Well done, they've missed the largest working change of the past century

We would not normally look to Julie Bindell quoting Bea Campbell for enlightenment but this is a remarkable glossing over of reality even by their standards:

When it comes to household chores, women’s time cleaning up children’s’ poo and vomit is not so much undervalued as dismissed altogether. But men who stay at home to look after kids, or turn up at the school gates, are seen as selfless gods. These days, after decades of feminism, men do more chores and childcare – but not much more, and still far less than women. According to research by the feminist writer Beatrix Campbell, over the past three decades, the time that men dedicated to childcare rose at a rate of about 30 seconds per day, per year. Their contribution to housework rose at a rate of one minute per day, per year.

This is to entirely miss the greatest change in work over the past century. What both Ha Joon Chang and Hans Roslin referred to as the "washing machine," the stand in for all domestic labour saving technology. 

When we look at how working hours have changed the one that people concentrate upon is the rise of female participation in paid, market, work outside the household. Male such has fallen, male unpaid work inside the household has also fallen. But by far the largest change has been the fall in female, unpaid, household work.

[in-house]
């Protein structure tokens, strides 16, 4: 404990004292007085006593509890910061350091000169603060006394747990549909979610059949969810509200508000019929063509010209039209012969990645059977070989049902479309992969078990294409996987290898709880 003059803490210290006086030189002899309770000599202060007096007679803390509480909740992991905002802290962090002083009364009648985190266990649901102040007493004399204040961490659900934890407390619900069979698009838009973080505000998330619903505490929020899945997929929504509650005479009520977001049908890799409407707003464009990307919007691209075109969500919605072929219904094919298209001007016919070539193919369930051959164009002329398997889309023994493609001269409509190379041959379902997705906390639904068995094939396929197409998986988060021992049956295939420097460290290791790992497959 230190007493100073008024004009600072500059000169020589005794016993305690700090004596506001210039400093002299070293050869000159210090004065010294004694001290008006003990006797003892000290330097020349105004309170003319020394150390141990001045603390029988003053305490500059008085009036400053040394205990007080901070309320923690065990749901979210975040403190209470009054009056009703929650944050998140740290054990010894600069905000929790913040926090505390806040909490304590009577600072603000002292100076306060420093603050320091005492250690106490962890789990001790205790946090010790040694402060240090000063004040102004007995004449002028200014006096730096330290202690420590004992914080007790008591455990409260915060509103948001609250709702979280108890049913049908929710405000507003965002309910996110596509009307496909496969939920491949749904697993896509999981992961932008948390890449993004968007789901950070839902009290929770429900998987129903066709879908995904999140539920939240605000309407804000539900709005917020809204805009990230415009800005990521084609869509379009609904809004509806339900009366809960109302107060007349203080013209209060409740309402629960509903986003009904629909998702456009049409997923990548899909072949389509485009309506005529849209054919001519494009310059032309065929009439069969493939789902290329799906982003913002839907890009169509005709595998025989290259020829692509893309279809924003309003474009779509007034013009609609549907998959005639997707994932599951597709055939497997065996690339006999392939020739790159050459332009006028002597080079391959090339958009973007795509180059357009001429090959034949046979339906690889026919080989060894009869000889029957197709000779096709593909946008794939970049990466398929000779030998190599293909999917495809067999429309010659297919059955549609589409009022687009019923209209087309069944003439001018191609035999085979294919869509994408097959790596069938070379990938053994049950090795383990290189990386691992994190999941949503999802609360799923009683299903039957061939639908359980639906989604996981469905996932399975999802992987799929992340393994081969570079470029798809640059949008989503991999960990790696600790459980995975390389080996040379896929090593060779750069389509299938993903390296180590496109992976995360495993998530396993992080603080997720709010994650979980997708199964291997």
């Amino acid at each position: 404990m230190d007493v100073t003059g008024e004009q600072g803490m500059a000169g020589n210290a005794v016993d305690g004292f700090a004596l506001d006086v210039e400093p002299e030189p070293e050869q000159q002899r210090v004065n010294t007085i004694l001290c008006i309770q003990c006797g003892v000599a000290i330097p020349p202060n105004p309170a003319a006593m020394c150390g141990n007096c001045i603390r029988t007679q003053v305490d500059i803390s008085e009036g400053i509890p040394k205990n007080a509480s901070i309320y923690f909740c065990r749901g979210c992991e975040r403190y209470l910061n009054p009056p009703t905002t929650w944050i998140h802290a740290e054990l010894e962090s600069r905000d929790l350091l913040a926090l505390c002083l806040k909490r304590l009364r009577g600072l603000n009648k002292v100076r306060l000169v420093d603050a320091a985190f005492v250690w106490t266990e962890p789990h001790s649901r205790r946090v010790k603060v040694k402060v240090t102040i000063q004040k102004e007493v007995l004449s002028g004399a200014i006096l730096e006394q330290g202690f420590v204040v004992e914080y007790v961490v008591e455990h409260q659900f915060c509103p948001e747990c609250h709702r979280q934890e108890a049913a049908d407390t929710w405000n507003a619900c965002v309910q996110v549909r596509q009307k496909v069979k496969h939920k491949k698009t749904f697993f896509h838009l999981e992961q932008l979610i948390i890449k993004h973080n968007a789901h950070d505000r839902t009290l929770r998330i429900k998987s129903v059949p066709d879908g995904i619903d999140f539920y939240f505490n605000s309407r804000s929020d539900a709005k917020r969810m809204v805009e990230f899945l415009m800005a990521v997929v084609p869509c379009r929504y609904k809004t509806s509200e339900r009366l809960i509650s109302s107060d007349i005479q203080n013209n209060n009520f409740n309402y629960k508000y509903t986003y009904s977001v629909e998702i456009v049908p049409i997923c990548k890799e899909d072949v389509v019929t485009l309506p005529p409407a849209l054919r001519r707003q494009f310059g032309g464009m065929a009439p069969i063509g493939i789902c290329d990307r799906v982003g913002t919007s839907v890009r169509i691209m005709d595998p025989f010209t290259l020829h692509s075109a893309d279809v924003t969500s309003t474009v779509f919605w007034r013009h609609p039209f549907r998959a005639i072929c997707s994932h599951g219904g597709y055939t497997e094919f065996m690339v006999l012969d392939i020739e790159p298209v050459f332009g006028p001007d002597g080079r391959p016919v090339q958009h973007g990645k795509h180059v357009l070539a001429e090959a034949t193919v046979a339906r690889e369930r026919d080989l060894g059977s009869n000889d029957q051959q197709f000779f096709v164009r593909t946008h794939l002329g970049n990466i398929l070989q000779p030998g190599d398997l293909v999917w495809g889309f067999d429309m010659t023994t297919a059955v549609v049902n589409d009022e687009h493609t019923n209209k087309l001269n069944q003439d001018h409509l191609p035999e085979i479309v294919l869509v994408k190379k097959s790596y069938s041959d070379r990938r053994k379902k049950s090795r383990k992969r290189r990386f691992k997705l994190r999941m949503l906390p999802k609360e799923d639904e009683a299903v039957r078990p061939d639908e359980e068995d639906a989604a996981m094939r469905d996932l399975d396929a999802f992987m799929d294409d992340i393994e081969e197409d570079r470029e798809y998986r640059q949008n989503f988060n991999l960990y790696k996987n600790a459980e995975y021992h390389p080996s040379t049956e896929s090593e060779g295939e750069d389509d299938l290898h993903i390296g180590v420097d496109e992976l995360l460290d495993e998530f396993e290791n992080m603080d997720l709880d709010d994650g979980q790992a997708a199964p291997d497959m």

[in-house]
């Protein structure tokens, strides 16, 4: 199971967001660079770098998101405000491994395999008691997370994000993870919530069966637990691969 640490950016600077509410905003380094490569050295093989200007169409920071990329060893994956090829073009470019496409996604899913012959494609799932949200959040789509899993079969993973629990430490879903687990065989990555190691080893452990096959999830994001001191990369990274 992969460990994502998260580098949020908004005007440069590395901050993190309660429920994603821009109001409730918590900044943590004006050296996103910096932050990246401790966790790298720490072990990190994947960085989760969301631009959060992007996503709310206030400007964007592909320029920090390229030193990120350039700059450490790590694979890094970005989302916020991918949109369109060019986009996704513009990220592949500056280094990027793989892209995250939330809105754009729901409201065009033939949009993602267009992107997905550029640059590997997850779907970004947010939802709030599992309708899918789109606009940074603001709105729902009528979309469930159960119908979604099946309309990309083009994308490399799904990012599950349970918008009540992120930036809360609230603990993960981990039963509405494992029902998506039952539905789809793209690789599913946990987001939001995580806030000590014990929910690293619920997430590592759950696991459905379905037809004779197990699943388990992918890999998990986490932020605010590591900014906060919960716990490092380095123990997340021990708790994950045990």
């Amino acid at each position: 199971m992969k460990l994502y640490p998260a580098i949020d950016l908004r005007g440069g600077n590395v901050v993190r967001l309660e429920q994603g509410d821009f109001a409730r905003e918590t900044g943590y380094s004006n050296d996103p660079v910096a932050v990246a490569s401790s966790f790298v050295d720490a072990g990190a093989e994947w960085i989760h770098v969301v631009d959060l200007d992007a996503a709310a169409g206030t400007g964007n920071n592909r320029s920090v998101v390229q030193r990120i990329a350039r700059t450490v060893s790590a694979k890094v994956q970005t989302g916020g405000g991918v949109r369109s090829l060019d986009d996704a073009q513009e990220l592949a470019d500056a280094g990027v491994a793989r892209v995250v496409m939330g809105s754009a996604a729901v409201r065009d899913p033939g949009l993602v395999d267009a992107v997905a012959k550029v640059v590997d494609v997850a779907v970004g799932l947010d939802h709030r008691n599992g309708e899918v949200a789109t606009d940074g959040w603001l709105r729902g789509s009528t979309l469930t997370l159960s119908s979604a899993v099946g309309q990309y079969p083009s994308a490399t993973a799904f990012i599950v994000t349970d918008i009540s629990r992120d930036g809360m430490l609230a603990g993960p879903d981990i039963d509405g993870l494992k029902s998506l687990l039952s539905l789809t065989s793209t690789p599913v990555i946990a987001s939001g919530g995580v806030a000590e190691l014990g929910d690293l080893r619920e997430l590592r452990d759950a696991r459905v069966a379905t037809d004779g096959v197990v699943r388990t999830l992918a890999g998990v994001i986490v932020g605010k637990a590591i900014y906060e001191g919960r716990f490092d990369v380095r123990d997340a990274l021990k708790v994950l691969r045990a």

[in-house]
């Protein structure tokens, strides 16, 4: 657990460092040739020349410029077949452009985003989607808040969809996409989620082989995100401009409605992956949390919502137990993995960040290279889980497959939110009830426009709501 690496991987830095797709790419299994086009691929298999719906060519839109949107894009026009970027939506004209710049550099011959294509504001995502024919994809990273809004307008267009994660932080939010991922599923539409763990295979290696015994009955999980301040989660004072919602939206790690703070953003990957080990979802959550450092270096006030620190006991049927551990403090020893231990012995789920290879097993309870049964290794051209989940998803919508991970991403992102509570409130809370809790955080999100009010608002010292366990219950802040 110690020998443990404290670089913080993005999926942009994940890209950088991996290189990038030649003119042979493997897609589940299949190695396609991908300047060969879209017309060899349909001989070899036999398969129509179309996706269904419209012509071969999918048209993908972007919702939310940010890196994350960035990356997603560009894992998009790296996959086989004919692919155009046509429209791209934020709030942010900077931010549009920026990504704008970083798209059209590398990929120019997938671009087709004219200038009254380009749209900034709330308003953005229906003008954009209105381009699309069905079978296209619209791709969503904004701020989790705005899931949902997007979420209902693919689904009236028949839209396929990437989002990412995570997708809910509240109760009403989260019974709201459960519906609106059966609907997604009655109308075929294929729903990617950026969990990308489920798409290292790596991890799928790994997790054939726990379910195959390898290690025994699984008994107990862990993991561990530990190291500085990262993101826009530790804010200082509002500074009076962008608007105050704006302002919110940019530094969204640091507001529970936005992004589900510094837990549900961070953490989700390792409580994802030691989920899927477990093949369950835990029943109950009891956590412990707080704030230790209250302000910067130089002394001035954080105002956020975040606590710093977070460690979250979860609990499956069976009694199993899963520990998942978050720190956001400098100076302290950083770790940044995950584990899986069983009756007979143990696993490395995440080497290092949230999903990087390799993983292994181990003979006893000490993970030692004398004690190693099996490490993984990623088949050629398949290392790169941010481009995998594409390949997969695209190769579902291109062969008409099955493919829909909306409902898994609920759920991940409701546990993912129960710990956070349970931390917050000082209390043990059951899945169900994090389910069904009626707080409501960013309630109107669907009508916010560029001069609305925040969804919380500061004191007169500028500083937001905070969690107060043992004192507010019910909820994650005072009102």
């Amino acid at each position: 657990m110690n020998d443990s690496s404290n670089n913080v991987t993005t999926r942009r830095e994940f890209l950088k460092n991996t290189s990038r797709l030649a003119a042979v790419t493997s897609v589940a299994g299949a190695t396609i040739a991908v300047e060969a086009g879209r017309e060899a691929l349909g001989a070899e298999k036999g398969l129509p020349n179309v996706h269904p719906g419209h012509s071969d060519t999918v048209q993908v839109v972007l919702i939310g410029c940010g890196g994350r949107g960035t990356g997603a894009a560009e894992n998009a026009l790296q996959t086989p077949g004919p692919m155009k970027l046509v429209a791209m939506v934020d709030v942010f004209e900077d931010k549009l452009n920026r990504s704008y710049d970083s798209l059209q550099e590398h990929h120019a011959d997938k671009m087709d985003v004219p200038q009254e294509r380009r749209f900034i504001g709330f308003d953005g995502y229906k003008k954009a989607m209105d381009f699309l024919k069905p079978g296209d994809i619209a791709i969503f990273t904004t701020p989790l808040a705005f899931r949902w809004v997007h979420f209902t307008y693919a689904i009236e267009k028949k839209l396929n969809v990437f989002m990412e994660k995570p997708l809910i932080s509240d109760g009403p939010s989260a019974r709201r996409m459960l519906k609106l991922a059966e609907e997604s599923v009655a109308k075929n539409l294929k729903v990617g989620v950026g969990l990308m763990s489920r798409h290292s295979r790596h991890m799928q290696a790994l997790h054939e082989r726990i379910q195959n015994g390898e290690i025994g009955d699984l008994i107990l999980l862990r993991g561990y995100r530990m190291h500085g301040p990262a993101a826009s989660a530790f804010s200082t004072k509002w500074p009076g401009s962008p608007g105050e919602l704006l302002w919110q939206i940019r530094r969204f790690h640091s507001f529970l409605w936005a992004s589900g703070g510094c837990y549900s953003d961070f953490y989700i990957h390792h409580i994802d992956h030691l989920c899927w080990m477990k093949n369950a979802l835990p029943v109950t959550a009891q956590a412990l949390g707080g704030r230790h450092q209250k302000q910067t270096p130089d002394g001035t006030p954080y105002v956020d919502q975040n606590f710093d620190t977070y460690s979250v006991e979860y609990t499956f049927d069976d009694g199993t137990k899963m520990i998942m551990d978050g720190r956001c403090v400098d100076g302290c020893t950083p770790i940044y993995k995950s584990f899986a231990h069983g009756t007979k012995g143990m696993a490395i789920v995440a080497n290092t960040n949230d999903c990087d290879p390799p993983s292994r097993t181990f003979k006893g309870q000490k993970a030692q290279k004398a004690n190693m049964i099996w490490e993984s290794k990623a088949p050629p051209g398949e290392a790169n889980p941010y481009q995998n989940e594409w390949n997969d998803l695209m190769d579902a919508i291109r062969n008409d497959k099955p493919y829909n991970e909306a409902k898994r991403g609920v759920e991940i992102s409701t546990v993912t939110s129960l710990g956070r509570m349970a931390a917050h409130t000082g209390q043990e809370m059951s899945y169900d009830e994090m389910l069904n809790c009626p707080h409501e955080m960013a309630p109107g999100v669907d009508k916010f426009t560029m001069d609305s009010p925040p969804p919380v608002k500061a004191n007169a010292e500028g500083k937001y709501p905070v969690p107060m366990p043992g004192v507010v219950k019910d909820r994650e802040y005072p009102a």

One estimate that we've seen, quite possibly a little overcooked, says that over the past century the time required to run a household has fallen from 60 hours a week to 15. The childcare part is of course a little different as yes, mothers do still tend to be the primary childcarers, something we don't consider all that odd in a viviparous species.

That is, the biggest change a century of mature capitalism hath wrought in working habits has been to alleviate the drudgery of that traditionally female work. Yet near every vocal feminist we know of declares loudly that capitalism must be overthrown in the name of liberating women. Odd that. Haven't they noticed that this past century has been that very liberation?